Vital Signs

An immigrant’s pluck, an inspired vision, and four generations of elbow grease: how the White Way sign company has brightened Chicago’s cityscape for 83 years

Disembark in 1907 New York, trek a few blocks into the city, and what do you see? The glittering Great White Way of Broadway, where even the most dazzling vaudeville >>>>

 

star can’t hold a candle to the brilliance of a billion light bulbs. For one awestruck 13-year-old immigrant, newly arrived from Ireland with nothing but $10 in his pocket (“Literally,” his great-grandson says; “I have the charter"), the view was enough to inspire a dream that would fuel four generations, to date, of filial pride.

Fast-forward to 1923, and Thomas F. Flannery Sr. has settled in Chicago with the basics of electrical engineering under his belt. With the memory of Broadway’s bright lights burning in his brain, Thomas launches a sign maintenance company. He calls it White Way. “Back in those days, the only thing that was really lit up, whether it was New York or Chicago, was these theatres,” says the great-grandson, Robert “Bob” Flannery III. And the signs? “That was their calling card.”

By 1940 White Way Sign and Maintenance Company had branched into the business of manufacturing marquees. From Beverly to the Far North Side, Chicago’s theatres bore the White Way stamp, albeit in much smaller type than the names of the stars promoted above.

Today, in the post-post-golden era of the silver screen, the 150-employee company, headquartered at 1317 North Clybourn Avenue, traffics more in scoreboards than in movie marquees. But for the Chicago and other legendary theatres that still employ its service, White Way continues to clean and repaint and renovate signs. “That’s our bread and butter,” Bob says. “That’s how we started.”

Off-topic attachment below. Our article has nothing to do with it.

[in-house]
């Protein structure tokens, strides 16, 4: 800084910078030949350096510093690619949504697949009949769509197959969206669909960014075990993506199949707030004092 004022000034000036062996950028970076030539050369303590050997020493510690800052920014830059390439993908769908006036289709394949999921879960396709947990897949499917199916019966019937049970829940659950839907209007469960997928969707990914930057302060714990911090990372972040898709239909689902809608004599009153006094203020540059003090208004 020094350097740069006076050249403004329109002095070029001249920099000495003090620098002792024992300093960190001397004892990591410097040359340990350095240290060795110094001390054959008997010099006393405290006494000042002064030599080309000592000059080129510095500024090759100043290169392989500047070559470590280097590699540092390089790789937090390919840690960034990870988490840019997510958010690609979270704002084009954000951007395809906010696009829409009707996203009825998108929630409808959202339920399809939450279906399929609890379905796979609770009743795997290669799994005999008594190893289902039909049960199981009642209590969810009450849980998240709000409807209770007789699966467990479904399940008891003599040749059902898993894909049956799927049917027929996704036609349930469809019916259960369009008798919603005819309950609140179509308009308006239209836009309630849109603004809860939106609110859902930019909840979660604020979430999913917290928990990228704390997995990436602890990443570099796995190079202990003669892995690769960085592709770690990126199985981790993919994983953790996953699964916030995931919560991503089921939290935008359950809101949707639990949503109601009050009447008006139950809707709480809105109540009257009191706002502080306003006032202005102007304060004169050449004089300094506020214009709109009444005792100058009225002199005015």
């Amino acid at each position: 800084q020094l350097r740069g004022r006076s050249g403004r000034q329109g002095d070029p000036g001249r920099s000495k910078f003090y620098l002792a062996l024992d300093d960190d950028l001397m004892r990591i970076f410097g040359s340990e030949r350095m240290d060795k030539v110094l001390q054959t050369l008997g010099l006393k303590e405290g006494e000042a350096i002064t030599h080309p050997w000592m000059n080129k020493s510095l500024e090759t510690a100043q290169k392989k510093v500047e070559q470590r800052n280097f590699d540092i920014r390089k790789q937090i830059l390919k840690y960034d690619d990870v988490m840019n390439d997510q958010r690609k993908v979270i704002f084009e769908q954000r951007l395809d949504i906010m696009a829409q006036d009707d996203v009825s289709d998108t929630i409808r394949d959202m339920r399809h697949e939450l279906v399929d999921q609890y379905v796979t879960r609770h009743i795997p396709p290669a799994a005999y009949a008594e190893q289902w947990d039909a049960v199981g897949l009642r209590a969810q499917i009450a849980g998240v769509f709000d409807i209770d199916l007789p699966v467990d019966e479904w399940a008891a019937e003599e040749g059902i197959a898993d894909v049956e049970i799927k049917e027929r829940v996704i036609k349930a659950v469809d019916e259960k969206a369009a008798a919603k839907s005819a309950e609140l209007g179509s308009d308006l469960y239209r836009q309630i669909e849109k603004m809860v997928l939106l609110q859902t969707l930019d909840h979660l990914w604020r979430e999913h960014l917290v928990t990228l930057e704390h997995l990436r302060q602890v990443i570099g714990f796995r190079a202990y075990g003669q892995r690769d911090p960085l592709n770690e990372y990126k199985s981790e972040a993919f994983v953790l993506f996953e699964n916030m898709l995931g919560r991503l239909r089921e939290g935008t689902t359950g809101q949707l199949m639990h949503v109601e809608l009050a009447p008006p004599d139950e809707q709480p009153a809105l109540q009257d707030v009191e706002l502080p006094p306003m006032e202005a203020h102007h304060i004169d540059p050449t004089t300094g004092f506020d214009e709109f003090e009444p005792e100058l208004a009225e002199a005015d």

Here’s a look back at a shining past:

HOW MANY EMPLOYEES DOES IT TAKE TO SCREW IN A LIGHT BULB? Theatre managers knew it was 9 p.m. Thursday when the weekly caravan of 20 White Way trucks (at right) descended on the Loop to reconfigure signs for Friday releases. Once the Loop was finished, workers would fan out, often updating neighborhood marquees until 2 or 3 a.m. “The main thing was to double-check afterwards that everything was spelled right,” says neon shop foreman Bill Ganley, a 40-year White Way veteran. Here, the Adler and Sullivan–designed Garrick at 64 West Randolph Street in 1958, demolished amid protests in 1961.
BRIGHT LIGHTS, BIG CITY In the 1930s and 1940s, when one square block in the Loop could boast as many as five movie houses, signs were integral to attracting audiences. “Each theatre . . . tried to one-up each other,” White Way executive Bob Flannery says. When theatres like the now demolished Woods, at right, in 1959 at 54 West Randolph Street, and the Roosevelt, above, in 1963 at 110 North State Street, began to close, many signs were lost. But some survive in the permanent collections of institutions such as the American Sign Museum in Cincinnati, Ohio, and the Chicago History Museum, which houses the original Biograph sign.
LIGHT FANTASTIC At left, the Oriental-now the Ford Center for the Performing Arts, Oriental Theatre-in 1950 at 24 West Randolph Street. This sign comprised about 4,000 bulbs; letters in the illuminated names on top each contained 10 to 20 frosted yellow 25-watt bulbs. “Frosted bulbs were used to create the proper light-the proper illusion, shall we say-as opposed to a clear lamp that would be too harsh,” foreman Bill Ganley says. The marquee was bordered by 11-watt bulbs; the canopy’s underside was illuminated by 25-watt bulbs; and the ad panels, here advertising singer Johnny Desmond’s live stage show, were lit by 150-watt floodlights. White Way’s bulb of choice? General Electric.
TEAM PLAYER To this day, White Way houses both a full-time art department that creates logos, from fonts to flourishes, and a full-service construction shop. A stroll through the neon workroom reveals a display of phosphorescent bulbs in colors such as Amber Gold, Aqua Marine, and Neo Ruby. “The sign is the first visible thing a person sees about a business,” Bob Flannery says. “We get that.” Below, the now-defunct Varsity (1710 Sherman Avenue) in Evanston, 1953. At right, the former Harris in 1948, then part of a two-theatre compound with its sibling the Selwyn at 170-186 North Dearborn Street.

photography courtesy of White Way Sign and Maintenance Company

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